Sunday, October 14, 2012

Show review: Mazes at The Empty Bottle, 10/11

By Adam Bonich

The day was Thursday, the 11th of October, in the year of our Lord, 2012. I had just finished my 3rd Pumpkin-spice latte and felt a hankerin’ for a bathroom trip and maybe some live music. Much to my chagrin, I skipped the former, but was nevertheless pleased to find myself wander into the Empty Bottle for the Mazes Blazes CD Release Show. Turns out, I wasn’t the only one with music on me mind. It was as if the cool-autumn-breeze spent the whole evening blowing in mild-mannered 30-somethings. You know, the ones with jobs and manageable beards. Indeed, the scene was “cool” and quite calm for an alleged show about rock. It was like stepping into a whispery, wine-and-cheese networking event; in other words, my heaven. Jk?

For those of you not “in the know,” Mazes are a relatively obscure indie-offshoot of the longtime popular local act, the 1900s. Led by Edward Anderson and fellow 1900s transplant, Caroline Donovan, the quartet has three releases under its belt, including brand new LP, Mazes Blazes. Does anyone know of this band? Is it just me, or is it becoming even harder to get the word out these days? Well, I’m not certain, but these peeps deserve some notoriety, a pat on the tush(es), or dare I say it, MUSE-level fame. I kid, but for those who appreciate the finely crafted pop tunes of the 1900s--only pared down, whacked out and sung by dueling gentle-sirs and lady, then this IS the band for you. In a city where the most heard are often the most connected, let’s turn our attention to a band that actually deserves it.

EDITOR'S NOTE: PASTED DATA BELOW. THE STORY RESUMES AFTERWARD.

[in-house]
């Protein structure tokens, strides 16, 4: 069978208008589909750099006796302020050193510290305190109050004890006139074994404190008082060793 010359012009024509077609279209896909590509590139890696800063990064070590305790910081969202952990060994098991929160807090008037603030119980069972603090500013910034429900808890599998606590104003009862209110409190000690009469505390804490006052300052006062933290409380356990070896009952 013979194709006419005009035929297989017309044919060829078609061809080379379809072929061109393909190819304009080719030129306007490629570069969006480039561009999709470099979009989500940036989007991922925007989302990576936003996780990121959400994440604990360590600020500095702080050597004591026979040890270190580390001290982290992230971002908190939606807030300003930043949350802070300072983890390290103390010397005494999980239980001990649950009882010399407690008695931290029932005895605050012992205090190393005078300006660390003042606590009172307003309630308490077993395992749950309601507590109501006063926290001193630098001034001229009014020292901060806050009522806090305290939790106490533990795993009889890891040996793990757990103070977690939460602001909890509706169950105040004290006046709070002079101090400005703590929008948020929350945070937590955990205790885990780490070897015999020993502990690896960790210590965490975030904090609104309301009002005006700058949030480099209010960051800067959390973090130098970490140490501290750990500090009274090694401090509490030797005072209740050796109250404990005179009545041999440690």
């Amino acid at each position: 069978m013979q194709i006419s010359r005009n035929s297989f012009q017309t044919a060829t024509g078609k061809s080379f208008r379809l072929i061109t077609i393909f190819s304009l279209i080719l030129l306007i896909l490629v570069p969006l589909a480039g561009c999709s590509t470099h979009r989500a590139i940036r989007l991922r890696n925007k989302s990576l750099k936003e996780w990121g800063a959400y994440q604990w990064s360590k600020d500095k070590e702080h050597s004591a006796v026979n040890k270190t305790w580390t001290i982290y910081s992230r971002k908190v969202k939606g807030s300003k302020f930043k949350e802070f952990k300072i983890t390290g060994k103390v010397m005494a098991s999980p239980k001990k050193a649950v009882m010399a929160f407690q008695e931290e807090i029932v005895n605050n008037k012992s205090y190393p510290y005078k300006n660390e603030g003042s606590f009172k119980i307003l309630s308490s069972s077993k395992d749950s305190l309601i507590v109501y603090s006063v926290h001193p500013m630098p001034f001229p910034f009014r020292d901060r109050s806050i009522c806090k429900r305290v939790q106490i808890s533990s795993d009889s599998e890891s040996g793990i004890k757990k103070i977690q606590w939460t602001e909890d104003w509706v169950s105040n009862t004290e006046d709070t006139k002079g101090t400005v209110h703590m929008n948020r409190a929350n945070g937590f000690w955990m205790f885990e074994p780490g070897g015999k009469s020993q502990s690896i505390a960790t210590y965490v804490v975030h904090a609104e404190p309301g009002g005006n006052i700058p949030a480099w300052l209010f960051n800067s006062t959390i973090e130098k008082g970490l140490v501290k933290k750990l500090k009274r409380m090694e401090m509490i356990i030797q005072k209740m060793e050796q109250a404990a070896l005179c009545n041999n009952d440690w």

Thursday night’s performance was enjoyable and relatively quick as the band tore through songs spanning their entire discography. Highlights included the sweet harmonies of “Litsa,” perennial favorite “I Have Laid in the Darkness of Doubt” and the first-released single off of Mazes Blazes, “Peace Can Do No Wrong."  At least three additional tracks were played with origins still shrouded in mystery (probably new stuff). Compared to the known tracks, these sounded especially groove-based and moodier, substituting standard folk-imagery for excursions down dark-desert-highways.

Unfortunately, missing from the proceedings was bassist & Anderson foil, Tom Smith. Smith was introduced to the band on the Mazes Messes’ EP and has been a quality alternative on lead vocal. Ah well, he doesn’t live here! What can you do?

All things considered, a solid and well performed show. Check out the video for “Peace Can Do No Wrong” below and witness choir people scatter amongst the floor.

Mazes & Blue Ribbon Glee Club - Peace Can Do No Wrong from Sanzimat on Vimeo.

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